Thursday, January 31, 2013

Worth Reading

Smart young Ezra Klein.

Money quote:

And there is a quite real risk that efforts to cut the deficit could be counterproductive in bringing down the debt burden. Britain has been implementing deficit-reduction measures for the past three years, and while it has succeeded in cutting deficits, its economy has been stagnant as austerity sucks the wind out of growth. As a result, its debt to GDP ratio has been rising! (By the IMF’s numbers, Britain’s deficit has fallen from almost 9 percent of GDP in 2008 to 5.6 percent in 2012—yet in that span its debt level has risen from 61 percent to 84 percent).

Worth Listening To

Paul Krugman on Bloomberg Television’s “Street Smart.”.

Wednesday, January 30, 2013

Anticipating the Sequester

The childishly enacted sequester is due to kick in a month or so from now, requiring large cuts in federal spending with the attendant loss of jobs and slowing of economic growth. Of course, the adult thing to do would be to simply repeal the requester legislation, but we are sadly short of adults in today's DC.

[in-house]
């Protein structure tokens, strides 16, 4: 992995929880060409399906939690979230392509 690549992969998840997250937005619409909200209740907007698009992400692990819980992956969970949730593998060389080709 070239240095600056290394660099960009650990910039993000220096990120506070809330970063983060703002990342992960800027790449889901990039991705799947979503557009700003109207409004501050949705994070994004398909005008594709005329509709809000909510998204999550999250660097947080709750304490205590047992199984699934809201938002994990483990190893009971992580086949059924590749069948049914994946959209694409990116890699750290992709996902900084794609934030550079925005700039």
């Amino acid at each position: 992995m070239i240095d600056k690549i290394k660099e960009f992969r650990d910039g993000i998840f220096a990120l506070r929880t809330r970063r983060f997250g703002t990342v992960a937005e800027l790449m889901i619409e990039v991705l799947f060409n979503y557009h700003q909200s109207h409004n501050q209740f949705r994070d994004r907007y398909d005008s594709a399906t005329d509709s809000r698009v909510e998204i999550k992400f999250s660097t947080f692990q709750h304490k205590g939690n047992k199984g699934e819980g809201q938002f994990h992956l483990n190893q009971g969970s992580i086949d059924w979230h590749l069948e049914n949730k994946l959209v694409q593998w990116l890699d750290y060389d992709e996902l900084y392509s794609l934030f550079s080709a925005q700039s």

The Democrats should be preparing the public to see who will be responsible for the economic consequences to come by pointing out that, although they would be happy to repeal the sequester, the Republicans refuse to do so. The Democrats need to be loudly pointing out that cutting federal spending means jobs will be lost, and when it happens the Republicans will be to blame.  It's an opportunity for them to press home the simple fact that cutting spending means lost jobs, as they should have been doing for the past three years.  If the consequences of the sequester means more of the public will come to see the connection between federal spending and employment rates, then the Democrats will be in a better position to stand up against future irresponsible calls from the Republicans to cut spending, and they may even be able to push for more spending to boost employment, as our Nobel prize winning economists have been pleading.

But the Democrats meed to be laying the groundwork now - we know the Republicans will be blaming the administration for the coming downturn, and they may persuade an unprepared and gullible public.